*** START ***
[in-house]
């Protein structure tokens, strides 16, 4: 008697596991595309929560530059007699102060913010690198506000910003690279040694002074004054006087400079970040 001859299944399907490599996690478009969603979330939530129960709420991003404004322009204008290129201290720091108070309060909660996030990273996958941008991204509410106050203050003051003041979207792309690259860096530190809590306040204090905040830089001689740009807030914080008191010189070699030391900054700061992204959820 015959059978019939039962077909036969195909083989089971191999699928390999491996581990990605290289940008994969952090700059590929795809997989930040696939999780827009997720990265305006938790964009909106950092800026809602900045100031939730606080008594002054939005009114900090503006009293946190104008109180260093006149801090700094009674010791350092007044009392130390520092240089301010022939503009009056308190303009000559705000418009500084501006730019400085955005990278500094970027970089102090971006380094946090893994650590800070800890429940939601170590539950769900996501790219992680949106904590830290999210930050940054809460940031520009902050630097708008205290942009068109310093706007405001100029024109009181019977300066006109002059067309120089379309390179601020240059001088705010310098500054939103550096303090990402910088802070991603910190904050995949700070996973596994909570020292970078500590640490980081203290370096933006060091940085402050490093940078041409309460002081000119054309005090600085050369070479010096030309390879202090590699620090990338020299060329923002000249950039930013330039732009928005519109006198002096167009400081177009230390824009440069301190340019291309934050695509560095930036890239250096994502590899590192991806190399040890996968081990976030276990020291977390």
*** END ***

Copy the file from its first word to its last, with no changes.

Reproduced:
[in-house]
């Protein structure tokens, strides 16, 4: 008697596991595309929560530059007699102060913010690198506000910003690279040694002074004054006087400079970040 001859299944399907490599996690478009969603979330939530129960709420991003404004322009204008290129201290720091108070309060909660996030990273996958941008991204509410106050203050003051003041979207792309690259860096530190809590306040204090905040830089001689740009807030914080008191010189070699030391900054700061992204959820 015959059978019939039962077909036969195909083989089971191999699928390999491996581990990605290289940008994969952090700059590929795809997989930040696939999780827009997720990265305006938790964009909106950092800026809602900045100031939730606080008594002054939005009114900090503006009293946190104008109180260093006149801090700094009674010791350092007044009392130390520092240089301010022939503009009056308190303009000559705000418009500084501006730019400085955005990278500094970027970089102090971006380094946090893994650590800070800890429940939601170590539950769900996501790219992680949106904590830290999210930050940054809460940031520009902050630097708008205290942009068109310093706007405001100029024109009181019977300066006109002059067309120089379309390179601020240059001088705010310098500054939103550096303090990402910088802070991603910190904050995949700070996973596994909570020292970078500590640490980081203290370096933006060091940085402050490093940078041409309460002081000119054309005090600085050369070479010096030309390879202090590699620090990338020299060329923002000249950039930013330039732009928005519109006198002096167009400081177009230390824009440069301190340019291309934050695509560095930036890239250096994502590899590192991806190399040890996968081990976030276990020291977390």